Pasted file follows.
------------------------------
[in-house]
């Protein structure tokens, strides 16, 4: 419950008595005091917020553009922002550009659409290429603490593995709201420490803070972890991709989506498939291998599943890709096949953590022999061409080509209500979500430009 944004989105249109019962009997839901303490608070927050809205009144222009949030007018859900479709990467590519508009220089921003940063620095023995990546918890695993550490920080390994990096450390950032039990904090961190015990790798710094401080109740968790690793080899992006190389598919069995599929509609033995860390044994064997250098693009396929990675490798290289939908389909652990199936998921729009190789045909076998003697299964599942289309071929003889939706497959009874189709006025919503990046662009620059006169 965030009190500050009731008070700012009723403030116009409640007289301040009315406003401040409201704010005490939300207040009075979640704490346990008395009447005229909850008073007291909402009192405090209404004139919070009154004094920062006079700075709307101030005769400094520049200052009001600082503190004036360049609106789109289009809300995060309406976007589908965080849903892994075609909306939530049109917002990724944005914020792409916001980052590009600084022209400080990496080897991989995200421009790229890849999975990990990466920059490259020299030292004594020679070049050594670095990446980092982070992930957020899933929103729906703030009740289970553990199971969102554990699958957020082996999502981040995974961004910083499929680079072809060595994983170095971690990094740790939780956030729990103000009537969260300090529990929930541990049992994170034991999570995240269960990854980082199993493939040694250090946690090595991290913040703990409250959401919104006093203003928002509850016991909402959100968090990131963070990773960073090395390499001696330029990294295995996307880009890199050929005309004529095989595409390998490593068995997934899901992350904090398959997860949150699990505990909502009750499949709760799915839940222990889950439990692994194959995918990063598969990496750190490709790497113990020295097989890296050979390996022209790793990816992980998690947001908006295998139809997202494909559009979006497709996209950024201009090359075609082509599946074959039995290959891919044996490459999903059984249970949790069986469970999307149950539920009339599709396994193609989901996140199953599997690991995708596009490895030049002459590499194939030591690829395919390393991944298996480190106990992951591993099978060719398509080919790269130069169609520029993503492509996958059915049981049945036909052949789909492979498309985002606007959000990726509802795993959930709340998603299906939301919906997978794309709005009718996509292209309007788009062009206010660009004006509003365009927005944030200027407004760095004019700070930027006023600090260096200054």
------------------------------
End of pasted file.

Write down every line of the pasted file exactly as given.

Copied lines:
[in-house]
């Protein structure tokens, strides 16, 4: 419950008595005091917020553009922002550009659409290429603490593995709201420490803070972890991709989506498939291998599943890709096949953590022999061409080509209500979500430009 944004989105249109019962009997839901303490608070927050809205009144222009949030007018859900479709990467590519508009220089921003940063620095023995990546918890695993550490920080390994990096450390950032039990904090961190015990790798710094401080109740968790690793080899992006190389598919069995599929509609033995860390044994064997250098693009396929990675490798290289939908389909652990199936998921729009190789045909076998003697299964599942289309071929003889939706497959009874189709006025919503990046662009620059006169 965030009190500050009731008070700012009723403030116009409640007289301040009315406003401040409201704010005490939300207040009075979640704490346990008395009447005229909850008073007291909402009192405090209404004139919070009154004094920062006079700075709307101030005769400094520049200052009001600082503190004036360049609106789109289009809300995060309406976007589908965080849903892994075609909306939530049109917002990724944005914020792409916001980052590009600084022209400080990496080897991989995200421009790229890849999975990990990466920059490259020299030292004594020679070049050594670095990446980092982070992930957020899933929103729906703030009740289970553990199971969102554990699958957020082996999502981040995974961004910083499929680079072809060595994983170095971690990094740790939780956030729990103000009537969260300090529990929930541990049992994170034991999570995240269960990854980082199993493939040694250090946690090595991290913040703990409250959401919104006093203003928002509850016991909402959100968090990131963070990773960073090395390499001696330029990294295995996307880009890199050929005309004529095989595409390998490593068995997934899901992350904090398959997860949150699990505990909502009750499949709760799915839940222990889950439990692994194959995918990063598969990496750190490709790497113990020295097989890296050979390996022209790793990816992980998690947001908006295998139809997202494909559009979006497709996209950024201009090359075609082509599946074959039995290959891919044996490459999903059984249970949790069986469970999307149950539920009339599709396994193609989901996140199953599997690991995708596009490895030049002459590499194939030591690829395919390393991944298996480190106990992951591993099978060719398509080919790269130069169609520029993503492509996958059915049981049945036909052949789909492979498309985002606007959000990726509802795993959930709340998603299906939301919906997978794309709005009718996509292209309007788009062009206010660009004006509003365009927005944030200027407004760095004019700070930027006023600090260096200054």